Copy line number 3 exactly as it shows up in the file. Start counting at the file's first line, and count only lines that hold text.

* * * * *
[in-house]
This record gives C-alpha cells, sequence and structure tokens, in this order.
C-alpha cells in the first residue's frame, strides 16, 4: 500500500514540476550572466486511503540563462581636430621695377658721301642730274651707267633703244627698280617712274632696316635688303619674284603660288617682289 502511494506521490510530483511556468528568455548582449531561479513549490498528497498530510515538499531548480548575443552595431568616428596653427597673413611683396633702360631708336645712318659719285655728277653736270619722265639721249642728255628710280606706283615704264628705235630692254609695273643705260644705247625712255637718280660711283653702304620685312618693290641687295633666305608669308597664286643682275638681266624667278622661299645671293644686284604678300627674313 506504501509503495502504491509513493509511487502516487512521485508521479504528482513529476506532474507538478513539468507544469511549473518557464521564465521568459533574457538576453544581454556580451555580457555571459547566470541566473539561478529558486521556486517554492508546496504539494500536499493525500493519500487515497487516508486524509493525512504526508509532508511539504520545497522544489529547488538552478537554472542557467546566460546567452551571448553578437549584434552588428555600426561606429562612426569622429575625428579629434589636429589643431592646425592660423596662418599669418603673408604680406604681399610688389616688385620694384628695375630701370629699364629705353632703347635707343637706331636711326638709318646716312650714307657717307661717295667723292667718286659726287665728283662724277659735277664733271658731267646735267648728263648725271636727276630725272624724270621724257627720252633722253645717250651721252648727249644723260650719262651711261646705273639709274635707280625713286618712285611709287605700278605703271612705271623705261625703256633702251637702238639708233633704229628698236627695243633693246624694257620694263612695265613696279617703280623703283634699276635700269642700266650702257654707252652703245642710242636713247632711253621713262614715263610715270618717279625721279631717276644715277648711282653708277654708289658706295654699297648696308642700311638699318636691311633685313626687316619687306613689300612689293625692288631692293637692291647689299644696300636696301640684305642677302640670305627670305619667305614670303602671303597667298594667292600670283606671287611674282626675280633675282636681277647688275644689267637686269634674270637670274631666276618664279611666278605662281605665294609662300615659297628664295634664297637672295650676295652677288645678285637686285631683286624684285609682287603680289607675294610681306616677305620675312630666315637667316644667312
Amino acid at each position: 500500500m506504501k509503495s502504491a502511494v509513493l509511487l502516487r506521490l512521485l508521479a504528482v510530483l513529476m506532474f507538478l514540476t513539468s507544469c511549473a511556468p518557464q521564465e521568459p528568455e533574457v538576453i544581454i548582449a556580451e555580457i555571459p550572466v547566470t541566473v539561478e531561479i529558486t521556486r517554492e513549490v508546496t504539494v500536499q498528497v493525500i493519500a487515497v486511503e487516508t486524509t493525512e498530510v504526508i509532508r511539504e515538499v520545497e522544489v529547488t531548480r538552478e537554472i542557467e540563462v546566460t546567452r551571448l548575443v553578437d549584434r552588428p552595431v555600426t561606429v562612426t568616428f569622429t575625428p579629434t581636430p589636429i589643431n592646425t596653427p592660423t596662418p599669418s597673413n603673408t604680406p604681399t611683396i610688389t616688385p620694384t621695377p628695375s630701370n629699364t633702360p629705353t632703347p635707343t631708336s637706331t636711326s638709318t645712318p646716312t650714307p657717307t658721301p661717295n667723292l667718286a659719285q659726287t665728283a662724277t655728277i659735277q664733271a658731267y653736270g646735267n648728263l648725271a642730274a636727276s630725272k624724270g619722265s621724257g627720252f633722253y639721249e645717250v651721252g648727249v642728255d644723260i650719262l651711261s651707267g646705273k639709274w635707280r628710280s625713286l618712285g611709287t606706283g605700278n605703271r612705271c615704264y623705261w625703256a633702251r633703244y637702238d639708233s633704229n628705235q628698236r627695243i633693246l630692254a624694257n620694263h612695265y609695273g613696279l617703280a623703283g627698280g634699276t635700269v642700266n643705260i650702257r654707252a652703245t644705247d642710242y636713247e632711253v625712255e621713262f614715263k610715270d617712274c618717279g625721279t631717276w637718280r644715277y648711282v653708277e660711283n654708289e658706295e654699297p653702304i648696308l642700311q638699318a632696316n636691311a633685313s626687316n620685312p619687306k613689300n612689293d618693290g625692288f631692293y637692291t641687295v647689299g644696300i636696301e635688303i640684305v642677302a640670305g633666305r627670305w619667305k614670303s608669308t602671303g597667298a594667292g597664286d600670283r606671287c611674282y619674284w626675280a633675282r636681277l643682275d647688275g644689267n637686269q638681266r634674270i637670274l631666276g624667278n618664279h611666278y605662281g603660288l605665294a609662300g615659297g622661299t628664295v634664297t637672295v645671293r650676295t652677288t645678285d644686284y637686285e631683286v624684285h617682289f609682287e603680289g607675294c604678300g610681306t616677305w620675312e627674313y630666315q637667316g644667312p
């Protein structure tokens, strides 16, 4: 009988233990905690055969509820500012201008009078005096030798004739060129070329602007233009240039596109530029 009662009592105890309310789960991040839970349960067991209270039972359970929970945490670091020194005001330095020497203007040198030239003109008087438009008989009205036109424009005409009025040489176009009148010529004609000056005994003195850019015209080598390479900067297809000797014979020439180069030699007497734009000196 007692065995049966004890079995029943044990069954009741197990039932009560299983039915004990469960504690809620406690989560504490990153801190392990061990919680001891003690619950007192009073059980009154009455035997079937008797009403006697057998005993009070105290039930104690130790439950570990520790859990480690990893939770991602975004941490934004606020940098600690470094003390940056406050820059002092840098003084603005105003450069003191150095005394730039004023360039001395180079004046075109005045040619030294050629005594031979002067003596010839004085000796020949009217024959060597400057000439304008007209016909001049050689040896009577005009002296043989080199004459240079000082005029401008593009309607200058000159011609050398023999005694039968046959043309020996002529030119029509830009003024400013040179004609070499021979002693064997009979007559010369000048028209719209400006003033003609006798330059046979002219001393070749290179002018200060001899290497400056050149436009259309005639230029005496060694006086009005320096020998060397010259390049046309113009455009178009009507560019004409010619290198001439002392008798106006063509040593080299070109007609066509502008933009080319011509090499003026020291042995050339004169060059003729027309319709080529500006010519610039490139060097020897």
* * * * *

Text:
C-alpha cells in the first residue's frame, strides 16, 4: 500500500514540476550572466486511503540563462581636430621695377658721301642730274651707267633703244627698280617712274632696316635688303619674284603660288617682289 502511494506521490510530483511556468528568455548582449531561479513549490498528497498530510515538499531548480548575443552595431568616428596653427597673413611683396633702360631708336645712318659719285655728277653736270619722265639721249642728255628710280606706283615704264628705235630692254609695273643705260644705247625712255637718280660711283653702304620685312618693290641687295633666305608669308597664286643682275638681266624667278622661299645671293644686284604678300627674313 506504501509503495502504491509513493509511487502516487512521485508521479504528482513529476506532474507538478513539468507544469511549473518557464521564465521568459533574457538576453544581454556580451555580457555571459547566470541566473539561478529558486521556486517554492508546496504539494500536499493525500493519500487515497487516508486524509493525512504526508509532508511539504520545497522544489529547488538552478537554472542557467546566460546567452551571448553578437549584434552588428555600426561606429562612426569622429575625428579629434589636429589643431592646425592660423596662418599669418603673408604680406604681399610688389616688385620694384628695375630701370629699364629705353632703347635707343637706331636711326638709318646716312650714307657717307661717295667723292667718286659726287665728283662724277659735277664733271658731267646735267648728263648725271636727276630725272624724270621724257627720252633722253645717250651721252648727249644723260650719262651711261646705273639709274635707280625713286618712285611709287605700278605703271612705271623705261625703256633702251637702238639708233633704229628698236627695243633693246624694257620694263612695265613696279617703280623703283634699276635700269642700266650702257654707252652703245642710242636713247632711253621713262614715263610715270618717279625721279631717276644715277648711282653708277654708289658706295654699297648696308642700311638699318636691311633685313626687316619687306613689300612689293625692288631692293637692291647689299644696300636696301640684305642677302640670305627670305619667305614670303602671303597667298594667292600670283606671287611674282626675280633675282636681277647688275644689267637686269634674270637670274631666276618664279611666278605662281605665294609662300615659297628664295634664297637672295650676295652677288645678285637686285631683286624684285609682287603680289607675294610681306616677305620675312630666315637667316644667312